Malnutrition, in conditions such as kwashiorkor and pyloric stenosis, results from inadequate intake of nutrients despite a good appetite, and manifests as weight loss associated with protective metabolic responses such as decreased basic metabolic rate and preservation of lean body mass at the expense of fat mass. Cachexia differs from malnutrition in several key ways. First, despite the fact that the cachexic person is "starving," he or she is anorexic. Second, in normal starvation the metabolic rate decreases as a protective mechanism. This protective reduction in metabolic rate is not observed in cachexia. Resting energy expenditure is high in patients with cachexia from renal failure (9,10). Third, in simple starvation fats are preferentially lost and there is preservation of lean body mass. In cachexia, lean tissues are wasted and fat stores are relatively underutilized (11). Finally, the abnormalities in malnutrition can usually be overcome simply by supplying more food or altering the composition of the diet. To date this approach has not proven to be successful in cachexic patients. Stimulation of nutritional intake with megestrol acetate fails to restore the loss of lean body mass in cancer patients, whereas weight gain achieved is the result of an accumulation of adipose tissue and water (12). There are fundamental metabolic abnormalities in cachexic patients that prevent them from utilizing dietary nutrients effectively. One important point about cancer cachexia is that the presence and severity of cachexia has no correlation to the size of the tumor. The tumor does not represent a "metabolic sink" for ingested nutrients. If this were the case, increasing nutrient intake would result in more rapid tumor growth, an outcome that is not observed clinically (11). Furthermore, parabiosis experiments in animals demonstrated that cachexia is observed in the nontumor-bearing partner, indicating that circulating factors are largely responsible for this phenomenon (11).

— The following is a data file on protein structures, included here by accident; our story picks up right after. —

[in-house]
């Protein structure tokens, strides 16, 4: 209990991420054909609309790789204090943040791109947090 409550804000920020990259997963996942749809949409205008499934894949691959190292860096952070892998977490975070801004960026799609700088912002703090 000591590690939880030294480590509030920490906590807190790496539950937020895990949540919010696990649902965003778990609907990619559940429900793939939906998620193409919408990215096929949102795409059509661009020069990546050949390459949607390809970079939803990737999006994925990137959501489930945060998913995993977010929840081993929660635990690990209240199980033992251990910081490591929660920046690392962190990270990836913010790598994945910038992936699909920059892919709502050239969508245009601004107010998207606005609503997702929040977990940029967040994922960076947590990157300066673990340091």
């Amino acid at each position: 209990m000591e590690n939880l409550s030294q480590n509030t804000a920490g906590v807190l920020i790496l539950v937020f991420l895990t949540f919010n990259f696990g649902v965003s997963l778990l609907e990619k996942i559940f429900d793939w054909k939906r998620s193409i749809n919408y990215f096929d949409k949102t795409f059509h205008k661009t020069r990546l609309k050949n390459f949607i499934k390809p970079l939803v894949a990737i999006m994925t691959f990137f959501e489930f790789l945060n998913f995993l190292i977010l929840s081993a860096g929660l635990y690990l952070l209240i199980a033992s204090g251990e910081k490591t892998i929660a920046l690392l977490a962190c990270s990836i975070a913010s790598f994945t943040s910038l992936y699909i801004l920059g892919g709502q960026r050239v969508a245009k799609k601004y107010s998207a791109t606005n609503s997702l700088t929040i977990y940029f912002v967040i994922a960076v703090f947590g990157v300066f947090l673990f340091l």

Was this article helpful?